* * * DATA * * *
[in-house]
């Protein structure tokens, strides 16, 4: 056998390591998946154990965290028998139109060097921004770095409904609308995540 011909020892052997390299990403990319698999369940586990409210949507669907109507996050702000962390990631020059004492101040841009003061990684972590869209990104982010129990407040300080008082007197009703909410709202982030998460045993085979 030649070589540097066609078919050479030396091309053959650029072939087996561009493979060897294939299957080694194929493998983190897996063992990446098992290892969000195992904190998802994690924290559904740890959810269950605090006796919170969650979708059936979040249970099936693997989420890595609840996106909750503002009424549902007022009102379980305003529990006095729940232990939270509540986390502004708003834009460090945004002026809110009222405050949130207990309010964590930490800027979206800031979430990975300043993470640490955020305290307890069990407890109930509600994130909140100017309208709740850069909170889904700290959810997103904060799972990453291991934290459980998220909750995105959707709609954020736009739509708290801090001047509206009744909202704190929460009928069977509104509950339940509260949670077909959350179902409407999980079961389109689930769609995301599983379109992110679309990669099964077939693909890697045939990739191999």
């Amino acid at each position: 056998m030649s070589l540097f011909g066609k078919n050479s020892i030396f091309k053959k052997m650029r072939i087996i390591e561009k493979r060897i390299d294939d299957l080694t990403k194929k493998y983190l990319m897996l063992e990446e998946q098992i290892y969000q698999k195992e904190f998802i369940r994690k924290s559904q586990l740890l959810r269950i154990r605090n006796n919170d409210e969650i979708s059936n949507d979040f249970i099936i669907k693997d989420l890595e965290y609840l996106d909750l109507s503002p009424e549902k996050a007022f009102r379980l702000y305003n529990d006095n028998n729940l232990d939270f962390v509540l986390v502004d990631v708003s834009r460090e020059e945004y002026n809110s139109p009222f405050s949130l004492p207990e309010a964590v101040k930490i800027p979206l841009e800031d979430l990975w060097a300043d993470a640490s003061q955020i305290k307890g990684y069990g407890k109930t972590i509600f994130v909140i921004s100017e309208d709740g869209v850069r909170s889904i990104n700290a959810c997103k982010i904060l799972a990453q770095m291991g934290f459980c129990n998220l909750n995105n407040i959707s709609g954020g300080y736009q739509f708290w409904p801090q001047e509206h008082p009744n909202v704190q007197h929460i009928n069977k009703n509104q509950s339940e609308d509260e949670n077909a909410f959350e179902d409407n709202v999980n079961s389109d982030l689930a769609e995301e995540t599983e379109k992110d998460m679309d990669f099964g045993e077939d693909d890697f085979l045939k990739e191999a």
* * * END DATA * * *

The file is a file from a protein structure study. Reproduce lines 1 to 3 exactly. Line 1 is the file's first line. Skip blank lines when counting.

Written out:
[in-house]
């Protein structure tokens, strides 16, 4: 056998390591998946154990965290028998139109060097921004770095409904609308995540 011909020892052997390299990403990319698999369940586990409210949507669907109507996050702000962390990631020059004492101040841009003061990684972590869209990104982010129990407040300080008082007197009703909410709202982030998460045993085979 030649070589540097066609078919050479030396091309053959650029072939087996561009493979060897294939299957080694194929493998983190897996063992990446098992290892969000195992904190998802994690924290559904740890959810269950605090006796919170969650979708059936979040249970099936693997989420890595609840996106909750503002009424549902007022009102379980305003529990006095729940232990939270509540986390502004708003834009460090945004002026809110009222405050949130207990309010964590930490800027979206800031979430990975300043993470640490955020305290307890069990407890109930509600994130909140100017309208709740850069909170889904700290959810997103904060799972990453291991934290459980998220909750995105959707709609954020736009739509708290801090001047509206009744909202704190929460009928069977509104509950339940509260949670077909959350179902409407999980079961389109689930769609995301599983379109992110679309990669099964077939693909890697045939990739191999």
């Amino acid at each position: 056998m030649s070589l540097f011909g066609k078919n050479s020892i030396f091309k053959k052997m650029r072939i087996i390591e561009k493979r060897i390299d294939d299957l080694t990403k194929k493998y983190l990319m897996l063992e990446e998946q098992i290892y969000q698999k195992e904190f998802i369940r994690k924290s559904q586990l740890l959810r269950i154990r605090n006796n919170d409210e969650i979708s059936n949507d979040f249970i099936i669907k693997d989420l890595e965290y609840l996106d909750l109507s503002p009424e549902k996050a007022f009102r379980l702000y305003n529990d006095n028998n729940l232990d939270f962390v509540l986390v502004d990631v708003s834009r460090e020059e945004y002026n809110s139109p009222f405050s949130l004492p207990e309010a964590v101040k930490i800027p979206l841009e800031d979430l990975w060097a300043d993470a640490s003061q955020i305290k307890g990684y069990g407890k109930t972590i509600f994130v909140i921004s100017e309208d709740g869209v850069r909170s889904i990104n700290a959810c997103k982010i904060l799972a990453q770095m291991g934290f459980c129990n998220l909750n995105n407040i959707s709609g954020g300080y736009q739509f708290w409904p801090q001047e509206h008082p009744n909202v704190q007197h929460i009928n069977k009703n509104q509950s339940e609308d509260e949670n077909a909410f959350e179902d409407n709202v999980n079961s389109d982030l689930a769609e995301e995540t599983e379109k992110d998460m679309d990669f099964g045993e077939d693909d890697f085979l045939k990739e191999a």